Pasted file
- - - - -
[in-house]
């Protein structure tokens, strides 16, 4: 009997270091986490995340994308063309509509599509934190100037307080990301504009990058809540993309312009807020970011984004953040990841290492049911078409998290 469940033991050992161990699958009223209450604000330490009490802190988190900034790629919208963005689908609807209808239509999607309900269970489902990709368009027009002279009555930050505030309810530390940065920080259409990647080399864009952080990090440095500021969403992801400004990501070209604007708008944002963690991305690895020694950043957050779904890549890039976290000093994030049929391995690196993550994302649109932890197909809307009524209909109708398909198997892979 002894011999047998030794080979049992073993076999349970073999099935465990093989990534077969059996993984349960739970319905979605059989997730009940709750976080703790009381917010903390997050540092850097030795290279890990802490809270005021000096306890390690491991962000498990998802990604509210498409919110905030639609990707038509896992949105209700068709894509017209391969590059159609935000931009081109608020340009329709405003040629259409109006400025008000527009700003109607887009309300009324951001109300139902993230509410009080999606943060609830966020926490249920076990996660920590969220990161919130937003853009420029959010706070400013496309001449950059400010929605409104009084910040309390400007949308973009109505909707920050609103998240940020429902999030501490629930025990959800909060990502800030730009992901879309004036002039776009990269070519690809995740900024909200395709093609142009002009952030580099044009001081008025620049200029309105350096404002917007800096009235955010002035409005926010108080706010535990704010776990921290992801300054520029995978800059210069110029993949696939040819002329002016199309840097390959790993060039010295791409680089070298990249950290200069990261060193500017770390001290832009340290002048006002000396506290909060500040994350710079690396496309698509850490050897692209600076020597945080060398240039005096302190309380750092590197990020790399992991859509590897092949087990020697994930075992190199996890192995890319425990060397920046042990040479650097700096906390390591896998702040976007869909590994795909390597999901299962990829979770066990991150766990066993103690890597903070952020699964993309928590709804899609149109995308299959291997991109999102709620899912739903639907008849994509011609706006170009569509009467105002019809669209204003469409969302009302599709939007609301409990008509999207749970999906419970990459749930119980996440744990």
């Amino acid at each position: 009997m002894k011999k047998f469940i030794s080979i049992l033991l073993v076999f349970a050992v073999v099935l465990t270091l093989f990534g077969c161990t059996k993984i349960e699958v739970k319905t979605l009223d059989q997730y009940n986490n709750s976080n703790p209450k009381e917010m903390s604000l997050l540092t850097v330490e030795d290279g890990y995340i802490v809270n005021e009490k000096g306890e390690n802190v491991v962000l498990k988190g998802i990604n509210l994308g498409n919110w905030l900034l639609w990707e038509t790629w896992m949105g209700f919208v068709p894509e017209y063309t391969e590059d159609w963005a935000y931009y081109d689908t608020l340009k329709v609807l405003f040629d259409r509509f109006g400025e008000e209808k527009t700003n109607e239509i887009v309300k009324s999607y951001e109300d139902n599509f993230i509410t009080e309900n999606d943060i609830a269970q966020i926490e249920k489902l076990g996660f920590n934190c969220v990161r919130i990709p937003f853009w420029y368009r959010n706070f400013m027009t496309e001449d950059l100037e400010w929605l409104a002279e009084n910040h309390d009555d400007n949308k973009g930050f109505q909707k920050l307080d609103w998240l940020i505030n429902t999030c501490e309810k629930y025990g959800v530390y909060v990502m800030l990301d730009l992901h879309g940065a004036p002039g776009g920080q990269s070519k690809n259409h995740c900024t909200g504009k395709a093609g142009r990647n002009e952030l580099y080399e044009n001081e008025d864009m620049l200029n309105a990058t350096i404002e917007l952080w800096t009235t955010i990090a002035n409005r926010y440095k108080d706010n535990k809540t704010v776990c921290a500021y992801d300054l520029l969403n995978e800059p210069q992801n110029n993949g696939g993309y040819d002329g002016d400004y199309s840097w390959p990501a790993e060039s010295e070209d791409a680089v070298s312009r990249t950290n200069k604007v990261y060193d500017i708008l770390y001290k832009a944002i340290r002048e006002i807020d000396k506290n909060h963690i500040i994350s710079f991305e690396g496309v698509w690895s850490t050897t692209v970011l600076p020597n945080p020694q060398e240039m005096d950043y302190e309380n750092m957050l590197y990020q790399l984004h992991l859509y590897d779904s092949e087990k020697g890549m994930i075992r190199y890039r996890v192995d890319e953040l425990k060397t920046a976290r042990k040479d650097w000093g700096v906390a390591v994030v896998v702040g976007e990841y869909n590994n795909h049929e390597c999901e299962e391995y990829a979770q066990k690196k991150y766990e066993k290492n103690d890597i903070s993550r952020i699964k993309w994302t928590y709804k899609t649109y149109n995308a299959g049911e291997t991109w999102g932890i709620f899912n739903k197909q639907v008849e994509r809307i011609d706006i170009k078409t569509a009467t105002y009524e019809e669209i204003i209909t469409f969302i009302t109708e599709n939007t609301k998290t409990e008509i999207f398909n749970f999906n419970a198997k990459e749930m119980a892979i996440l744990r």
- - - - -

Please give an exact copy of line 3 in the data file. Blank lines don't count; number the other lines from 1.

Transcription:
């Amino acid at each position: 009997m002894k011999k047998f469940i030794s080979i049992l033991l073993v076999f349970a050992v073999v099935l465990t270091l093989f990534g077969c161990t059996k993984i349960e699958v739970k319905t979605l009223d059989q997730y009940n986490n709750s976080n703790p209450k009381e917010m903390s604000l997050l540092t850097v330490e030795d290279g890990y995340i802490v809270n005021e009490k000096g306890e390690n802190v491991v962000l498990k988190g998802i990604n509210l994308g498409n919110w905030l900034l639609w990707e038509t790629w896992m949105g209700f919208v068709p894509e017209y063309t391969e590059d159609w963005a935000y931009y081109d689908t608020l340009k329709v609807l405003f040629d259409r509509f109006g400025e008000e209808k527009t700003n109607e239509i887009v309300k009324s999607y951001e109300d139902n599509f993230i509410t009080e309900n999606d943060i609830a269970q966020i926490e249920k489902l076990g996660f920590n934190c969220v990161r919130i990709p937003f853009w420029y368009r959010n706070f400013m027009t496309e001449d950059l100037e400010w929605l409104a002279e009084n910040h309390d009555d400007n949308k973009g930050f109505q909707k920050l307080d609103w998240l940020i505030n429902t999030c501490e309810k629930y025990g959800v530390y909060v990502m800030l990301d730009l992901h879309g940065a004036p002039g776009g920080q990269s070519k690809n259409h995740c900024t909200g504009k395709a093609g142009r990647n002009e952030l580099y080399e044009n001081e008025d864009m620049l200029n309105a990058t350096i404002e917007l952080w800096t009235t955010i990090a002035n409005r926010y440095k108080d706010n535990k809540t704010v776990c921290a500021y992801d300054l520029l969403n995978e800059p210069q992801n110029n993949g696939g993309y040819d002329g002016d400004y199309s840097w390959p990501a790993e060039s010295e070209d791409a680089v070298s312009r990249t950290n200069k604007v990261y060193d500017i708008l770390y001290k832009a944002i340290r002048e006002i807020d000396k506290n909060h963690i500040i994350s710079f991305e690396g496309v698509w690895s850490t050897t692209v970011l600076p020597n945080p020694q060398e240039m005096d950043y302190e309380n750092m957050l590197y990020q790399l984004h992991l859509y590897d779904s092949e087990k020697g890549m994930i075992r190199y890039r996890v192995d890319e953040l425990k060397t920046a976290r042990k040479d650097w000093g700096v906390a390591v994030v896998v702040g976007e990841y869909n590994n795909h049929e390597c999901e299962e391995y990829a979770q066990k690196k991150y766990e066993k290492n103690d890597i903070s993550r952020i699964k993309w994302t928590y709804k899609t649109y149109n995308a299959g049911e291997t991109w999102g932890i709620f899912n739903k197909q639907v008849e994509r809307i011609d706006i170009k078409t569509a009467t105002y009524e019809e669209i204003i209909t469409f969302i009302t109708e599709n939007t609301k998290t409990e008509i999207f398909n749970f999906n419970a198997k990459e749930m119980a892979i996440l744990r």